If you’re born bad, or a rebel, or just a jerk, you have a strike or several against you. If you’re born bad and are an artist, if an indifferent one, people won’t pay you much mind, which will turn you into a frustrated rebel jerk; if a good one, they’ll chalk your attitude up to your genius. If you’re all of the above, including the good artist part, and are French on top of that, and die young, you’re way ahead, you are Rimbaud.
Thus Guillaume Depardieu who died of pneumonia a few days ago at age 37 after a hectic, hectic life of drugs, alcoholism, hooliganism, prostitution, a motorcycle accident following which his leg had to be amputated, a bad falling-out with his father—the more famous Gérard—you name it, he did it. He was also a gifted film actor who managed to get almost forty films under his belt in a short time, the latest showing in Paris right now, the gloomy Versailles.
The Rimbaud Principle was probably evoked or was on people’s minds yesterday at his funeral attended by everyone, including first lady Carla Bruni. The Principle goes like this, you can run amok as much as you want—if you’re talented and die young, that’s it, you’re absolved. No one can really compare with Rimbaud, the child genius who was done with poetry at age nineteen but not before he had delivered some of the most stunning poetry in the French language, including A Season in Hell and the Drunken Boat.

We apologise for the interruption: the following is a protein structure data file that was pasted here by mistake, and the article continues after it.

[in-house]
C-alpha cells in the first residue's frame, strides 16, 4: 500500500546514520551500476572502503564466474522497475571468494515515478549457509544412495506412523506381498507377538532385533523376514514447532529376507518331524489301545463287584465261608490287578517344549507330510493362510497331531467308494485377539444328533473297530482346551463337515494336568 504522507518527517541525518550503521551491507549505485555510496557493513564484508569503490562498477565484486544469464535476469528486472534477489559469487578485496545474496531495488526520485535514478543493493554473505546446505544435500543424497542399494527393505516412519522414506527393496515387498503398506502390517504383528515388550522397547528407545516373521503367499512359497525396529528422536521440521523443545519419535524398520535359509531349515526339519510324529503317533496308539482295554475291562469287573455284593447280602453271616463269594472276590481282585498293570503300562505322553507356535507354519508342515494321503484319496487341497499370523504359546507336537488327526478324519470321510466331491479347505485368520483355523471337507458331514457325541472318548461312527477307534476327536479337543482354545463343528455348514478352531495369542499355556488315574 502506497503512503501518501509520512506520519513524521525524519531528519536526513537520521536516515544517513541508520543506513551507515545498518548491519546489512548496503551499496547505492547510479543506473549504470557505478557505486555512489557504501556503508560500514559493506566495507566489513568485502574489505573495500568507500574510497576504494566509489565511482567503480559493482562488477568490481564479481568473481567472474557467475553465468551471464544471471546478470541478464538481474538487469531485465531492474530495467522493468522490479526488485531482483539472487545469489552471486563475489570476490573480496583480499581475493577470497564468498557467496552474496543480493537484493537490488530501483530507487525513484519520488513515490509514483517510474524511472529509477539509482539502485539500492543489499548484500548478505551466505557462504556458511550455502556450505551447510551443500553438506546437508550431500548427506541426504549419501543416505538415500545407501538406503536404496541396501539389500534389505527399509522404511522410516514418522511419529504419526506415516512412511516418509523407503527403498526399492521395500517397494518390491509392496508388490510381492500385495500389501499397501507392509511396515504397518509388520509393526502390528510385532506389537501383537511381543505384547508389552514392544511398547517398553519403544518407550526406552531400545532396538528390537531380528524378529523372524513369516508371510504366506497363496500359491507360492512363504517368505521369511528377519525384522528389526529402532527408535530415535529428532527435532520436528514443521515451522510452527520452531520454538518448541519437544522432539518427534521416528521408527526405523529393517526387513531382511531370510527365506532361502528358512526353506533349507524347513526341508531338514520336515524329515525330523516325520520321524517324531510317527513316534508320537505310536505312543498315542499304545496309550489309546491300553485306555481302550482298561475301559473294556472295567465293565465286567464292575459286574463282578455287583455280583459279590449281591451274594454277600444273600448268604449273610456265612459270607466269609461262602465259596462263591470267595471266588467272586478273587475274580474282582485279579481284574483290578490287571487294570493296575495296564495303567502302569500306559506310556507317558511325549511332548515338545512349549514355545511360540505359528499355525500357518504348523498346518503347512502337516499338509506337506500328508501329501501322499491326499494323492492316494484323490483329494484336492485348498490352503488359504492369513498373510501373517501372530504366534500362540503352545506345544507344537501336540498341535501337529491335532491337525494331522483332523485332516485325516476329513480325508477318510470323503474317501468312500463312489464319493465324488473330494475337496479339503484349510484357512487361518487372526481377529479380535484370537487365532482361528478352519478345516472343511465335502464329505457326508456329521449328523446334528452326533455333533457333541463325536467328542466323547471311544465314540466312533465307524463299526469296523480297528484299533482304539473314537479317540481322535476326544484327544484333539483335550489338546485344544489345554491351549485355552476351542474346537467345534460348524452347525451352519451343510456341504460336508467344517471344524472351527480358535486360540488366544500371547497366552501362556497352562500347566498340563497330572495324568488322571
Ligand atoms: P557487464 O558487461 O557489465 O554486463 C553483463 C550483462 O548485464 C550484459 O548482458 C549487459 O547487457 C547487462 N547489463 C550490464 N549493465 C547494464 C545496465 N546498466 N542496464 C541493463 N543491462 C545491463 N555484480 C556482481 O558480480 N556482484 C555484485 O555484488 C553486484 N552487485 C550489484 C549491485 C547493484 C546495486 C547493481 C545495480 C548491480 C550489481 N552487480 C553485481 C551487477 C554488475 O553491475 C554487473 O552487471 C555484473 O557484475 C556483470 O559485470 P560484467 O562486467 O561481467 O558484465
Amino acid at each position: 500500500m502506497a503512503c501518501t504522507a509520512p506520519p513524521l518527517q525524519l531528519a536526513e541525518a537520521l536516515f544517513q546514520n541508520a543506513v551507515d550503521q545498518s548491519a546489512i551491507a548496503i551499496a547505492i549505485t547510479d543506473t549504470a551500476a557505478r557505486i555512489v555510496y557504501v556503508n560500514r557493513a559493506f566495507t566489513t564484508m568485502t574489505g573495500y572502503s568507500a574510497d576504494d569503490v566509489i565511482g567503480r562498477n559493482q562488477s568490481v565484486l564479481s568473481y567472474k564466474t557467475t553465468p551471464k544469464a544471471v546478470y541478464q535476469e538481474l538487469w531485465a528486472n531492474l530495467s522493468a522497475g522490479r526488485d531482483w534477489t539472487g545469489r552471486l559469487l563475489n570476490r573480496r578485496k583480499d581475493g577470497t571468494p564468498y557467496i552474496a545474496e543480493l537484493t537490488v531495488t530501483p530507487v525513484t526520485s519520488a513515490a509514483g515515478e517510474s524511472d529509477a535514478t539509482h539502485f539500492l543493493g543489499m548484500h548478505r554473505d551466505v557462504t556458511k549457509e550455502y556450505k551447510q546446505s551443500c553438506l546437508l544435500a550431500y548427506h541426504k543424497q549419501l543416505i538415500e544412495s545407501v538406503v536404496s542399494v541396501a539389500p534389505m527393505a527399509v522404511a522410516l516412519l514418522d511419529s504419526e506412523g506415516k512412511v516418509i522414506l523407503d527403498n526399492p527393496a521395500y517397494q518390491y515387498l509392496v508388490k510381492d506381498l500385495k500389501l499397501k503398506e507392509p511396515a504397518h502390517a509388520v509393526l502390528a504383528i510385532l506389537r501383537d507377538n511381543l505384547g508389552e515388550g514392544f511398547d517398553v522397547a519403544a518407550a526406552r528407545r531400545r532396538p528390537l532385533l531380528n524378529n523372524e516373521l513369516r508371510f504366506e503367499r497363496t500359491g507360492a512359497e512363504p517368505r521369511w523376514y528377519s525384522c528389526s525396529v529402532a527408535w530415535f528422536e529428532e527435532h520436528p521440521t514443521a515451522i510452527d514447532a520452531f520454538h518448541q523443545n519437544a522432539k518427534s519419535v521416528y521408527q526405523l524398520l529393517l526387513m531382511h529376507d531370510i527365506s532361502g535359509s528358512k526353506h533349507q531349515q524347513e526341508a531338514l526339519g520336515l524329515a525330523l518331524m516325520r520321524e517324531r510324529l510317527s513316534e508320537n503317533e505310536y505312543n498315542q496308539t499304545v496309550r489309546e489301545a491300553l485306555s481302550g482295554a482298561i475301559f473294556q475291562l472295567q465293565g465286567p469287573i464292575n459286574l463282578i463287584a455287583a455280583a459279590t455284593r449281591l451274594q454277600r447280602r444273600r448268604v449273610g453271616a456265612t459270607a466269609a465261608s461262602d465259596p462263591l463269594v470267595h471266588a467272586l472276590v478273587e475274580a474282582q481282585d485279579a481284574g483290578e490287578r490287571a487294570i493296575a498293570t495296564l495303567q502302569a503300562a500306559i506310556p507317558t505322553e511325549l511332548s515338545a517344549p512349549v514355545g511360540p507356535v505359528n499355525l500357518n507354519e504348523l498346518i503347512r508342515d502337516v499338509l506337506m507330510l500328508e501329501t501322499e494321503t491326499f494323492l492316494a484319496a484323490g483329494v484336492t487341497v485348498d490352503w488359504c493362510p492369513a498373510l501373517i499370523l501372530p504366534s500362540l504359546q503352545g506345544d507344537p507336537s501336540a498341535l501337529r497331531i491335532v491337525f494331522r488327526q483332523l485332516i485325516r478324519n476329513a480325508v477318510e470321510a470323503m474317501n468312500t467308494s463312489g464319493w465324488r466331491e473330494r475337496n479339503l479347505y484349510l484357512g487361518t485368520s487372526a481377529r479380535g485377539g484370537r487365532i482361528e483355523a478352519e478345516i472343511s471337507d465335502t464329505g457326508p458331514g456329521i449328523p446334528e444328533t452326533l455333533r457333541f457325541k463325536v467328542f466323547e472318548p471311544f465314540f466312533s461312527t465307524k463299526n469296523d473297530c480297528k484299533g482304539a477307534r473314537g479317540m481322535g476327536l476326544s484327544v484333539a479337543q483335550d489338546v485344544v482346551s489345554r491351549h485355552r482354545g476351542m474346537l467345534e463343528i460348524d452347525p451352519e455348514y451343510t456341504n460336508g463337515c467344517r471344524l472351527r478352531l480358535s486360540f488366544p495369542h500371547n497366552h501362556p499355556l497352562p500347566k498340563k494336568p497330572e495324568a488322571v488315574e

After that sparkling start, he just rotted away, living a miserable life trading goods in Africa until he was shipped back to France, delirious with gangrene, had a leg amputated (he too) and died at age 37 (he too). Ever since, the French have shown particular indulgence to anyone who seemed to follow that path, and young Depardieu certainly did, to a T. Let’s hope he and Arthur are sitting on a cloud somewhere, sharing a joint, and chuckling at the rest of us who can only wish we had their talent and will not know their fate.